Macau casino mogul Stanley Ho bid US$330,000 (RM1 million) for a pair of white truffles, matching the record price he paid in 2007 for one of the rarified fungal delicacy unearthed in Tuscany. The billionaire made the winning bid on Saturday at a charity auction through representatives of his company, Sociedade de Jogos de Macau.
The auction was staged at Ho’s Grand Lisboa hotel in the former Portuguese colony of Macau, with bidders participating simultaneously in Florence and London through satellite link. Ho outbid luxo-artist Damien Hirst (of multi-million-dollar diamond skull fame), among others, said auction organizer Giselle Oberti. Ho is best known for his casino monopoly in Macau, a gambling enclave in southern China near Hong Kong.
The pair included a huge truffle dug up in the central Tuscany region weighing 900 grams as well as one found in Molise weighing in at 400 grams.
The larger truffle was dug up recently by truffle hunter Cristiano Savini, his father Luciano and dog Rocco in Palaia, a town about 25 miles from Pisa. The Savinis said Rocco started sniffing “like crazy” when he zeroed in on the fungus.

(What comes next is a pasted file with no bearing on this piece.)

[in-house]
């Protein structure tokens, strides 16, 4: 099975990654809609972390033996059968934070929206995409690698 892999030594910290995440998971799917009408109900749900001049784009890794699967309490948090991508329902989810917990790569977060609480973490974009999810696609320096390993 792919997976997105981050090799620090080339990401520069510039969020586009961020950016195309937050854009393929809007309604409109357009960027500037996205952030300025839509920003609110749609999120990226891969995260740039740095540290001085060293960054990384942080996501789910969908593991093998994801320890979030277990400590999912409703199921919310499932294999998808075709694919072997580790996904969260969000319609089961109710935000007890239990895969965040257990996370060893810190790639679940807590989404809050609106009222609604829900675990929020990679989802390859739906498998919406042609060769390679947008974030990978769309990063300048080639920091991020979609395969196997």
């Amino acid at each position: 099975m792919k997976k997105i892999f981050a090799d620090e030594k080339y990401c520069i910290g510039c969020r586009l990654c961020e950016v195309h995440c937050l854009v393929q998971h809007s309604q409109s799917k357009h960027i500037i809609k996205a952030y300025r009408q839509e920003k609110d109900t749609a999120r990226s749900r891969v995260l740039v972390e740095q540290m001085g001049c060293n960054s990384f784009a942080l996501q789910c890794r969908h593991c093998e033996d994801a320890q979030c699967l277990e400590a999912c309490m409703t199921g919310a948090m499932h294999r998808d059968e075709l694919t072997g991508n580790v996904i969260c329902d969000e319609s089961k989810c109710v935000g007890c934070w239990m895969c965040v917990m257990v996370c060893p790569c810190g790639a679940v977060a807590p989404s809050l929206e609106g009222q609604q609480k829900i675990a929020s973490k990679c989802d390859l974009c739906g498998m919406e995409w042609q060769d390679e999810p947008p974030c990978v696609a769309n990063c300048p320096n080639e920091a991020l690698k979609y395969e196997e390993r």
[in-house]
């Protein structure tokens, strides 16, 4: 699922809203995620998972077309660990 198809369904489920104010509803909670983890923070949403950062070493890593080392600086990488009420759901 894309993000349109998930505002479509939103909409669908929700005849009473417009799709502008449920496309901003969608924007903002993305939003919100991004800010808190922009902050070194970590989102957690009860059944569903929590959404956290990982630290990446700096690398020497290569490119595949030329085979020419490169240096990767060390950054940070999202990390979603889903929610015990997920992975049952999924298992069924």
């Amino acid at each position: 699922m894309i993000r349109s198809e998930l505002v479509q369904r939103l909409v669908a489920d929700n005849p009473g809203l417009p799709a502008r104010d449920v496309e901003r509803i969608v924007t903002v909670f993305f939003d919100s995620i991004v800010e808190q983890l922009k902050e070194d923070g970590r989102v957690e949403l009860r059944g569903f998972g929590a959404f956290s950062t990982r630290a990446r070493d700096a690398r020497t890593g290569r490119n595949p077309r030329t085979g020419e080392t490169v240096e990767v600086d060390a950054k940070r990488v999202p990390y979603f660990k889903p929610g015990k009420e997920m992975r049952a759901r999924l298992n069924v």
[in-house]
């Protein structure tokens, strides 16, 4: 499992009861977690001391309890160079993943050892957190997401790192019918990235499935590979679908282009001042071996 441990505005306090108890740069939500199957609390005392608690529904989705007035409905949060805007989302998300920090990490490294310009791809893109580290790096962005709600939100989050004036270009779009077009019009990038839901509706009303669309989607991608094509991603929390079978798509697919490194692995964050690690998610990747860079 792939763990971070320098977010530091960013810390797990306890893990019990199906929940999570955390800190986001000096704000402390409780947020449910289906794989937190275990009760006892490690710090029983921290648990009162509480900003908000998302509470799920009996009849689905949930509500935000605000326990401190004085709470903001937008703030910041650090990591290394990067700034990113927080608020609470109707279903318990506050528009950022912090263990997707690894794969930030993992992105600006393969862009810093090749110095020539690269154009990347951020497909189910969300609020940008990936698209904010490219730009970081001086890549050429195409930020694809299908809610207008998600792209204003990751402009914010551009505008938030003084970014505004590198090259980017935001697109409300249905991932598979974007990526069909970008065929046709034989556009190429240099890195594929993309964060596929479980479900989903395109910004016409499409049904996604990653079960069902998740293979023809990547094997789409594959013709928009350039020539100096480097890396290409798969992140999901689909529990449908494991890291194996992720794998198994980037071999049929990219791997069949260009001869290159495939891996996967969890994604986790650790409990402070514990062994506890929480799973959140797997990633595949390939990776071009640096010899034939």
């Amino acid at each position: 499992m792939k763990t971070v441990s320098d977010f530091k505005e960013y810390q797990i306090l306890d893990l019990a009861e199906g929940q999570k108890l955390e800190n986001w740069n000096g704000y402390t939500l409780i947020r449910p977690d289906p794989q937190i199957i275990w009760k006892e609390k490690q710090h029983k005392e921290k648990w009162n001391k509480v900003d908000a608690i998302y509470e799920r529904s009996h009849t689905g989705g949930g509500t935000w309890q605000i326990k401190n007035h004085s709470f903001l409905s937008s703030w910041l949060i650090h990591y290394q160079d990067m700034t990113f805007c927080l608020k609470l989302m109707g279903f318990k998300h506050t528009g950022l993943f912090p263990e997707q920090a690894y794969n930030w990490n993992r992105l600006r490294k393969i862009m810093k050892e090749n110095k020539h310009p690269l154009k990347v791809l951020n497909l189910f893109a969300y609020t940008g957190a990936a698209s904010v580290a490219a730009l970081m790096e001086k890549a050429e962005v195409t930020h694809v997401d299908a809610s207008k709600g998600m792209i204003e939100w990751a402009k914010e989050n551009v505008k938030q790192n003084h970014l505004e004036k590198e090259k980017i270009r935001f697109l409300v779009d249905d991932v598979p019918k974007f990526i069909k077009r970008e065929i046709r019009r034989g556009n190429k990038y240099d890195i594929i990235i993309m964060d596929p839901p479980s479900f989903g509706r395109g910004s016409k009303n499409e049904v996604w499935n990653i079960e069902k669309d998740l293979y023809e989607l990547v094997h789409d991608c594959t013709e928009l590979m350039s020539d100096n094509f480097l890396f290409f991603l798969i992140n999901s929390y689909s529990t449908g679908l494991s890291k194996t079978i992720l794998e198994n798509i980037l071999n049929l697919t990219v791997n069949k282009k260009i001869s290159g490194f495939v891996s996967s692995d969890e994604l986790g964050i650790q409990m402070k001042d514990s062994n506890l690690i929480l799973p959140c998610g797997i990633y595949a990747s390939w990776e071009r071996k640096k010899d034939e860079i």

Proceeds from the auction were to go to an Italian organization that helps sufferers of genetic diseases, a group that helps street children in London and Catholic charities in Macau.
Guinness World Records lists a 2.86 pound white truffle found in Croatia in 1999 as the biggest.
Truffles are a fungus. They are related to mushrooms, puffballs and bracket fungi. They usually weigh from 1 to 2.8 ounces apiece. Slivers of white truffles, with their strong aroma, are prized in Italy to flavor pasta sauces and rice dishes.
Just about every truffle that lands on your plate has to be found—underground, mind you—by a human being, usually with the help of a specially trained mushroom-sniffing dog. All species of truffle (in the Tuber genus) are ectomycorrhizal, meaning they require a symbiotic relationship with roots of specific trees to live. The truffles, sprouting underground attached to the roots, get easy access to the nourishing sugars created by the tree during photosynthesis. The tree gets the benefit of increased root surface area with which water and nutrients can be better absorbed.
Truffles are one of the outstanding gourmet foods of the world. The best truffles are found in the soils of northern Italy and southern France, but they are found in other parts of the world, too. The European truffle-hunters use trained dogs to sniff out the truffles in the ground and dig them out. Such dogs are worth several thousand dollars. But the truffle hunting man and his dog may find a bushel or so and the man does not have to work for the rest of the year.
Think of them as expensive, top-flight gourmet foods. Truffles are indeed the world’s costliest food ingredient. Now you know why Stanley Ho paid such a high price for them.